Cannabis Regulation in BC | 3 New Bills and What You Need to Know About Them

April 27, 2018

An Introduction to BC’s Recently Proposed Cannabis Laws

On April 26, 2018, BC introduced three new bills with respect to the legalization of cannabis in the province. These bills tie into Canada’s proposed Cannabis Act, and won’t come into force until the federal laws are in place.

In brief, BC’s proposed legislative regime consists of three new laws, as follows:

1. Cannabis Distribution Act (CDA)

The Cannabis Distribution Act (Bill 31) authorizes the BC government to buy and sell cannabis and cannabis accessories, and to establish and operate warehouses, stores and an online sales system.

Some highlights of Bill 31 include:

  • Limited Application – the bill does not apply to medical cannabis or industrial hemp;
  • Minors – sale of cannabis or cannabis accessories to an individual under the age of 19 is prohibited;
  • Government Purchase – the government may only purchase cannabis from a federal producer, must keep records of such cannabis, and must take adequate measures to reduce the risk that it is diverted to an illicit market or activity;
  • Revenue – cannabis revenue must first go to the administration of the Act, with any amounts leftover paid into the consolidated revenue fund;
  • Ties to Liquor Distribution – it is likely that the General Manager of the Liquor Distribution Branch will be the administrator of this Act.

2. Cannabis Control and Licensing Act (CCLA)

The Cannabis Control and Licensing Act (Bill 30) regulates the possession, sale, supply, production and consumption of cannabis. It also establishes a licensing scheme for the retail sale of cannabis in private stores and for agents involved in the purchase and sale of cannabis.

Some highlights of Bill 30 include:

  • Notable Definitions:
    • Public Places – prohibitions to use of cannabis in public places, which include vehicles and boats located in an outdoor place open to public view;
    • Indigenous Nations – include treaty First Nations and bands (under the Indian Act);
    • Vehicles – defined broadly to include vehicles under the Motor Vehicle Act, and also bikes, off-road vehicles and others;
  • Sale by Federal Producers – limited right to sell to the government, another federal producer and a person outside BC (in prescribed circumstances);
  • Retail Licences:
    • Fit and Proper – the government may refuse to issue a retail licence to an applicant who is not “fit and proper”, and may consider the applicant’s “associates” (including a person that has direct or indirect influence on the applicant) in making this determination;
    • Terms and Conditions – these may include, amongst others, days and hours of operation, permissible signs, pricing of cannabis, and physical structure and security measures of the establishment;
    • Veto Rights – Indigenous Nations and local governments have a veto right on retail licence applications proposed in their areas;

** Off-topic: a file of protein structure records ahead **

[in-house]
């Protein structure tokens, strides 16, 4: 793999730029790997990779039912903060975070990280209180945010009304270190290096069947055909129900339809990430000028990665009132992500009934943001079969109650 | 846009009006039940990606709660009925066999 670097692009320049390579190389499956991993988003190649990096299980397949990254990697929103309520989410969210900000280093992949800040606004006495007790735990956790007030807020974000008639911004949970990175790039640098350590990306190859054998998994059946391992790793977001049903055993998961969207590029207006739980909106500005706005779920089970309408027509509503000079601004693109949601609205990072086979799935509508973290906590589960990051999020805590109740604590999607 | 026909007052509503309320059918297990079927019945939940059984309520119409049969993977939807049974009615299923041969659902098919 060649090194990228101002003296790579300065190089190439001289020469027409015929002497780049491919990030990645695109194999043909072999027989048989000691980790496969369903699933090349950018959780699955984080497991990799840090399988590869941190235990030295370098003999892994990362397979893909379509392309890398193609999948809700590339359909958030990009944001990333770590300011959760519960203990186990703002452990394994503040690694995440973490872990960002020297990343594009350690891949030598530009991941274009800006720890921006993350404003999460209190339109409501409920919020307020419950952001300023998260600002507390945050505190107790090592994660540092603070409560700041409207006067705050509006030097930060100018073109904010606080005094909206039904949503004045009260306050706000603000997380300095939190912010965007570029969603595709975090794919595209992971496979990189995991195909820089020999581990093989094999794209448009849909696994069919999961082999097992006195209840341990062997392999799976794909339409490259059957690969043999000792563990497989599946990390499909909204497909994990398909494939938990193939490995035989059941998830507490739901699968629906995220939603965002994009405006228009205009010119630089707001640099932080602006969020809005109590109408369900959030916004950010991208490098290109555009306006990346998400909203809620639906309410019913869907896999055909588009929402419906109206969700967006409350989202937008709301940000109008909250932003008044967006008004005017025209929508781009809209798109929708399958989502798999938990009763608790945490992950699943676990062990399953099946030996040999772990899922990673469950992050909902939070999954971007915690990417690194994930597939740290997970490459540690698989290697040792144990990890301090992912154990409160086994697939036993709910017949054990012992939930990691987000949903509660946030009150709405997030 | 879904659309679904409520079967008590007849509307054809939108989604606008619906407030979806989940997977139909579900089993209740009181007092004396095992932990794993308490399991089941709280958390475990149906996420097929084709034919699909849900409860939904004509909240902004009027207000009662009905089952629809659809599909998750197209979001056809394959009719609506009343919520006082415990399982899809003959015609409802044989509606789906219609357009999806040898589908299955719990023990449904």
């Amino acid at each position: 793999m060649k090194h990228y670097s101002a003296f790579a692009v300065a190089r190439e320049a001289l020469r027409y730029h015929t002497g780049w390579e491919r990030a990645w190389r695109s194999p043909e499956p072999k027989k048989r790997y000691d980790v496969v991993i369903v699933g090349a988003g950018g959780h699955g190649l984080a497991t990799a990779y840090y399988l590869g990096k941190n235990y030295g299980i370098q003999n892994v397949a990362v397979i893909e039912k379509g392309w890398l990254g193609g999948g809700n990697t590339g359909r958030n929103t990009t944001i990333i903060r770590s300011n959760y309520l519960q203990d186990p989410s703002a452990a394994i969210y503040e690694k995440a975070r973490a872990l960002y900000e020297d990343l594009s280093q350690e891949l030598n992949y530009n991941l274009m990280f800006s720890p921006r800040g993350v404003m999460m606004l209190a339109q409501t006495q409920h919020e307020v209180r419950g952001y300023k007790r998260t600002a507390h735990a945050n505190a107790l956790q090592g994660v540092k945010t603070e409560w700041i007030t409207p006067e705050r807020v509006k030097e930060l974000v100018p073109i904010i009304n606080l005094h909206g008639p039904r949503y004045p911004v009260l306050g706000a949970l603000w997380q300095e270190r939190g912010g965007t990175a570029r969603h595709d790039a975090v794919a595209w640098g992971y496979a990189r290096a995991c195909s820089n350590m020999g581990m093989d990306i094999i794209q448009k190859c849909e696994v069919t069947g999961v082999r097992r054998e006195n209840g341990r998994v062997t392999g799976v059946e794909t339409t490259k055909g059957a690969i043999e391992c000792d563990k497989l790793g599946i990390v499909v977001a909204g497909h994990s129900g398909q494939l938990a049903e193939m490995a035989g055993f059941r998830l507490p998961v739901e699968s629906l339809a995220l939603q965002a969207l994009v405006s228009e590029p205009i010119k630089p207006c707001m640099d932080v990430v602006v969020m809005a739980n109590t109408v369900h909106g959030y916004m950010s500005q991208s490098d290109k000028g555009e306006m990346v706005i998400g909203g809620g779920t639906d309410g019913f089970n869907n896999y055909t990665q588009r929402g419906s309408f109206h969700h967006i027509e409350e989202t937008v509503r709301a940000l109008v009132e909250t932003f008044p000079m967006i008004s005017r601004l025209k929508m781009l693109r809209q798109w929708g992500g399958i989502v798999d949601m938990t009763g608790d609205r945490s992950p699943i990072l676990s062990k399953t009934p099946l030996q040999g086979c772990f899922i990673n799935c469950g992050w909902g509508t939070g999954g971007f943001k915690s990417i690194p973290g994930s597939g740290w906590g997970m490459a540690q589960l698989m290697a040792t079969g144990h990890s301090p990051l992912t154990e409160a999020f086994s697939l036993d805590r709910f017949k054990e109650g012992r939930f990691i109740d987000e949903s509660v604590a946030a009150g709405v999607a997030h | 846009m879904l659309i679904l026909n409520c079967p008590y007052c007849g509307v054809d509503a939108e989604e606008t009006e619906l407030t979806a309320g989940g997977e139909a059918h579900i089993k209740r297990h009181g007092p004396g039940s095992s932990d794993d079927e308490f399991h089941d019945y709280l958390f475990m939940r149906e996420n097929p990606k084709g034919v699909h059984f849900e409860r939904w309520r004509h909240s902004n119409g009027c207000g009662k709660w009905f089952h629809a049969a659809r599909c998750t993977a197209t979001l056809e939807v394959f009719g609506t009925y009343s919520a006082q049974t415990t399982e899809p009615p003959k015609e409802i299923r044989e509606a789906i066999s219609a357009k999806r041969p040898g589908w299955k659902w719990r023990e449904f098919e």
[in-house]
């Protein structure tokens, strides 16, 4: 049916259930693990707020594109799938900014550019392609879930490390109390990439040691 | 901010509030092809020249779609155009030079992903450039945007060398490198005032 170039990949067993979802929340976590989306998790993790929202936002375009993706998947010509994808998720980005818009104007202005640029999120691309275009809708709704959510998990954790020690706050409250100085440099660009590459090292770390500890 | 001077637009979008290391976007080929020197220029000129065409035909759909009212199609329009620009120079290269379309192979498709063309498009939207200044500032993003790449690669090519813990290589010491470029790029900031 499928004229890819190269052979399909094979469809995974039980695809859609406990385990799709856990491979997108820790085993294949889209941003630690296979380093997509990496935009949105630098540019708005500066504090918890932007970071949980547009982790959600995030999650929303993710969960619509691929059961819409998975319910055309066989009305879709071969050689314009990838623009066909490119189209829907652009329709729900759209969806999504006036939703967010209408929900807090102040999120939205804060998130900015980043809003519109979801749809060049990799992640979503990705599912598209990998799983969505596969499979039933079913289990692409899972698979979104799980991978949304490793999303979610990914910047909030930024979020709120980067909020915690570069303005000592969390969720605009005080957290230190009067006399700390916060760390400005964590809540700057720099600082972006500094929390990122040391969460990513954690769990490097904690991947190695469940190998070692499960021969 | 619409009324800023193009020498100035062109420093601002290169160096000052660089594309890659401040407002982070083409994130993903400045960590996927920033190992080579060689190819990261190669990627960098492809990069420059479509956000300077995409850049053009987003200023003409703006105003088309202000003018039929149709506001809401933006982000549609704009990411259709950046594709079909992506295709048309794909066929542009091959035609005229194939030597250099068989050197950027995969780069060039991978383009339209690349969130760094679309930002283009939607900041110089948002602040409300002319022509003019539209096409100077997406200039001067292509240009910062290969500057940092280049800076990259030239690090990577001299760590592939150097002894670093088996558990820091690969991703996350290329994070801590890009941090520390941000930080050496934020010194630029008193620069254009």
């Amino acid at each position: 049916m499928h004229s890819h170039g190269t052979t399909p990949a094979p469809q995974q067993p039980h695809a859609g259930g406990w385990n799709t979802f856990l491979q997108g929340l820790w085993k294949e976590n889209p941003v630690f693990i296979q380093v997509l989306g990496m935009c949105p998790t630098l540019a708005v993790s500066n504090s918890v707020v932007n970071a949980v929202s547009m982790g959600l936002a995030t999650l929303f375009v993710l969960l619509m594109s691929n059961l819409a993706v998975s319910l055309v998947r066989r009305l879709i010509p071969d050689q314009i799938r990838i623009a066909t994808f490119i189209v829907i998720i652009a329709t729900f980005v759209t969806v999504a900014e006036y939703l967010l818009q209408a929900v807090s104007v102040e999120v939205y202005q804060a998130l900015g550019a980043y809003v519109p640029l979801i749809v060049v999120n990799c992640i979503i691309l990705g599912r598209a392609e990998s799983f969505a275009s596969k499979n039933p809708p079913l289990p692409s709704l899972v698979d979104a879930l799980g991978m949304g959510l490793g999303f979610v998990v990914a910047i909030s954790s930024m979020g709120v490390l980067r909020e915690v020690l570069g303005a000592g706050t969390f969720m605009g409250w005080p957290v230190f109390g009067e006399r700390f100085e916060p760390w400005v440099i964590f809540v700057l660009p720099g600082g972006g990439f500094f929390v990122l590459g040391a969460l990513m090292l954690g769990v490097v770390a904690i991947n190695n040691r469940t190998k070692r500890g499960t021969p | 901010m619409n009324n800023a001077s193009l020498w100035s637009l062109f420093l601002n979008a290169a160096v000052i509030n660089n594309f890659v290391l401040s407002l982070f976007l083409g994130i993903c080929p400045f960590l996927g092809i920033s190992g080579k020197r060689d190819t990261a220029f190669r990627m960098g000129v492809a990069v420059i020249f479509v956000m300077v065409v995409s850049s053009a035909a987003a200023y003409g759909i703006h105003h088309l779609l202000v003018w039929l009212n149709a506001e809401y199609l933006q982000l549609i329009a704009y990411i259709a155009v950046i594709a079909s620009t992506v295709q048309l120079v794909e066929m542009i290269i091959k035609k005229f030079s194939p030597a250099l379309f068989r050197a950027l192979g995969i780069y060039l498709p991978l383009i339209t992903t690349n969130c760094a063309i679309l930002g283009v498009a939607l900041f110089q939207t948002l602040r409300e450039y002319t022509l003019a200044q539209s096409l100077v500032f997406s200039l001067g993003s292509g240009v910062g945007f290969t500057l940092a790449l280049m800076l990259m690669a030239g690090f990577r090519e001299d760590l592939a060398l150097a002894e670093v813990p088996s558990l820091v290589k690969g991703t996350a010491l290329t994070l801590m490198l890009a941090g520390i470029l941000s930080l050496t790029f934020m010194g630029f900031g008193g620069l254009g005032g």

• Prohibited Sales – include selling cannabis and cannabis accessories from self-service dispensaries and dispensing devices (like vending machines);
  • Personal Uses:
    • Right to Possess – adults may possess 30g of dried cannabis and a total of 4 cannabis plants per dwelling house (regardless of the number of residents, and those plants may not be visible from a public place);
    • Outdoor Use – prohibited at skating rinks, sports fields, swimming pools, playgrounds, parks and skate parks;
    • Indoor Use – prohibited at workplaces and common areas of apartments, condo buildings, dormitories, bus stops, and in vehicles/boats (even if these are stationary);
    • Arrest – can be arrested if intoxicated from cannabis in a public place;
    • Seizure Powers – include right to seize cannabis that is in plain view and in contravention to the Act;
  • Training and Public Education – specific programs and certificates for those who will work in cannabis retail.

3. Motor Vehicle Amendment Act, 2018

The Motor Vehicle Amendment Act, 2018 (Bill 17) makes amendments to the Motor Vehicle Act that will address drug-affected driving in BC, granting police additional tools to remove drug-affected drivers from the road.

Some highlights of Bill 17 include:

  • Zero Tolerance – prohibition on having any cannabis in a person’s body for prescribed classes of driver’s licences and licences to drive specific classes of vehicles;
  • Drug Screening – expected to be done by way of blood samples to assess blood drug concentration;
  • Driver’s Licence Suspensions – will be for 90 days following the expiry of a 7-day temporary licence.


We understand that the Liquor Distribution Branch, who will be acting as BC’s wholesale distributor of non-medical cannabis, is expected to open the first government-operated retail store by late summer 2018, and is working to implement an e-commerce solution to offer online sales to the public.

What Now?

Stay tuned, as we will be issuing more posts on cannabis regulation and its implications in the near future, including a specific post on Indigenous Nations and their involvement in this new legal framework.

Please feel free to contact us if you have any questions regarding cannabis regulation in BC, or require any assistance navigating these new requirements.